In the interim, my husband was born and raised in Israel. However he sounds like he has lived in Brooklyn his entire life. He was there for three years and adapted that speech pattern while learning English. Simple as that. He does what he can to veil his Israeli accent on the phone with clients, again, due to preconceived notions about people from the middle east.

It seems that if those who fear, those who hate and those who are ignorant cannot put people in neat little packages complete with labels, they simply do not feel comfortable.

At least, that's what THIS Jewish Princess thinks.

CP.

Late Edition said...

thanks for the recipe ABB! :>

Eric said...

I also adore a bitch. This is a blog I can't wait to fly to after my morning coffee (no sudafed addiction here but I can slam coffee faster than a San Diego sorority girl slams tequila shots in Tijuana before her donkey show).
This is a WONDERFUL post about a wonderful article. My undergrad degree is in English but my advisor (and, possibly, the most intelligent person I've ever known) was far more interested in linguistics, so our classes and private conversations often revolved around similar topics.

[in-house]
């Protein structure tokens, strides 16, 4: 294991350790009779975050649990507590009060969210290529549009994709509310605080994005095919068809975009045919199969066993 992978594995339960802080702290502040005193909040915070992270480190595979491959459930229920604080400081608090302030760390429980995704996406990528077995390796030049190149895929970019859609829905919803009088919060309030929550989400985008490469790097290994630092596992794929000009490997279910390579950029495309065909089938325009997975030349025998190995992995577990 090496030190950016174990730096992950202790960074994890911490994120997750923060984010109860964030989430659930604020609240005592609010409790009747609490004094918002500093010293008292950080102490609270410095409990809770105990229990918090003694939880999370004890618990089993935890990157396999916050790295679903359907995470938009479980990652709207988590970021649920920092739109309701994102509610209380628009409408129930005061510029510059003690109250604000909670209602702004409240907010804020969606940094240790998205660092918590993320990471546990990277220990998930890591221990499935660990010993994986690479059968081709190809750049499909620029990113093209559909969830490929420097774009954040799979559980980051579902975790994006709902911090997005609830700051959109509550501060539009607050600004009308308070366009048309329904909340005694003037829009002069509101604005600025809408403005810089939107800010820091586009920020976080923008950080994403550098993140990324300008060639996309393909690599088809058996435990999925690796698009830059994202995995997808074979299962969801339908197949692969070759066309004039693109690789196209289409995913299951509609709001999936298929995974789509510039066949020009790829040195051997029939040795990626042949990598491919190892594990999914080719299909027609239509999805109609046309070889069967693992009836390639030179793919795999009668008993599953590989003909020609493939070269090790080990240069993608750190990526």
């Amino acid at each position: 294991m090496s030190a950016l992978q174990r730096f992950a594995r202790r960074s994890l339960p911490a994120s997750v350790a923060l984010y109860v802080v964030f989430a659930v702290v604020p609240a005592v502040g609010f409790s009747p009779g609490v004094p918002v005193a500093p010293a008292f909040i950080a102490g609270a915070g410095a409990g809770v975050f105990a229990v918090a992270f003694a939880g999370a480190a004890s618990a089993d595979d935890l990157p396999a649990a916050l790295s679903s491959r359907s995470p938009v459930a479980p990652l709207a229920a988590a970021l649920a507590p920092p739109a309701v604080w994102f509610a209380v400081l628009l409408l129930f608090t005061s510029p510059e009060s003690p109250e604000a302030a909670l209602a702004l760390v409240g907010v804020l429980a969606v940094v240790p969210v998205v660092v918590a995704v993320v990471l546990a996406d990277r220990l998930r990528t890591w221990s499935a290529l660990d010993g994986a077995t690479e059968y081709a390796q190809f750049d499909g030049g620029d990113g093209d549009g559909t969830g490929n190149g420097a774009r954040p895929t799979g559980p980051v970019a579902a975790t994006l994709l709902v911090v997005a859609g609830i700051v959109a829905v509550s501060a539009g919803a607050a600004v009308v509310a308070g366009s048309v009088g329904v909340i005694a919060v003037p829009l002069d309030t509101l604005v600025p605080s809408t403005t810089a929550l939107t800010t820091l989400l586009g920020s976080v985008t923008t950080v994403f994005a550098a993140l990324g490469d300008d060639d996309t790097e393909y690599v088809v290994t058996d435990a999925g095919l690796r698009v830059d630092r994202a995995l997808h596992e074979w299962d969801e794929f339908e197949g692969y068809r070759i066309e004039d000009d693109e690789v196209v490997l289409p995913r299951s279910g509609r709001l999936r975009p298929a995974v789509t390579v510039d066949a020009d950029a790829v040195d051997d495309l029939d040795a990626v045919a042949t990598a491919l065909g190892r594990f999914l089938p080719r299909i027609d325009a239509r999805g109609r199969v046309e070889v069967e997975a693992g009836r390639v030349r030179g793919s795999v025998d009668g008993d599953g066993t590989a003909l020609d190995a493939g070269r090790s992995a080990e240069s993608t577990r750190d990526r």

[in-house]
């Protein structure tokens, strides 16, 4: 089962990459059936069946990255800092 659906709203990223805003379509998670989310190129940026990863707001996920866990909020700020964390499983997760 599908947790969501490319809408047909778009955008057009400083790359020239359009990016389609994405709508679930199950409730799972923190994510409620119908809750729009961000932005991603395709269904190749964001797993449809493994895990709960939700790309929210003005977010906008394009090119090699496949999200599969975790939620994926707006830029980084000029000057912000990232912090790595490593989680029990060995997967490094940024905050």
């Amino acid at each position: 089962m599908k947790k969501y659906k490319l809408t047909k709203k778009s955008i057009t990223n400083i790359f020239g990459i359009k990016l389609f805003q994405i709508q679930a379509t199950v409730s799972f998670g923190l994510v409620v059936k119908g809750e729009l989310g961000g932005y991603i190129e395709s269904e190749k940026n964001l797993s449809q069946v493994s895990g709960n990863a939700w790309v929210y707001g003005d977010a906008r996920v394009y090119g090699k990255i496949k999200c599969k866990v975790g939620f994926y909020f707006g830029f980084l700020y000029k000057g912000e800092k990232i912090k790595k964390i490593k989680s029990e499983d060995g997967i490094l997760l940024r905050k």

The sad truth is that we'll forever "profile" people based on our preconceived notions because that's what we, as humans, tend to do. I hate to suggest we engage in group think all the time, but it's a simple and easy way to "gather information" about people really quickly. Confused about someone? Just dredge up all those ideas you have about the folk who live in the black part of town and you're fine!
My coworker at my last job had a "black" first name. Her middle name and speaking voice were VERY white. So her resume had her first initial with her middle name. The end result was that they viewed her resume and phone demeanor VERY positively and practically slammed the door shut on her in interviews.
As a white man (albeit gay), I haven't encountered that prejudice yet. However, given the rampant homophobia in my workplace, I'm about to adopt some seriously gay lisps and go to town on these homo haters. I guess if I spoke gay they'd know, right? Sorry for the diatribe. Your blog is wonderful!

cats said...

well, here's something i never even thought of. i have always loved the southern drawl and use y'all all the time (which really confuses people since i'm a yankee through and through.)

my best friend is black and she was often accused of sounding too white, even by members of her family.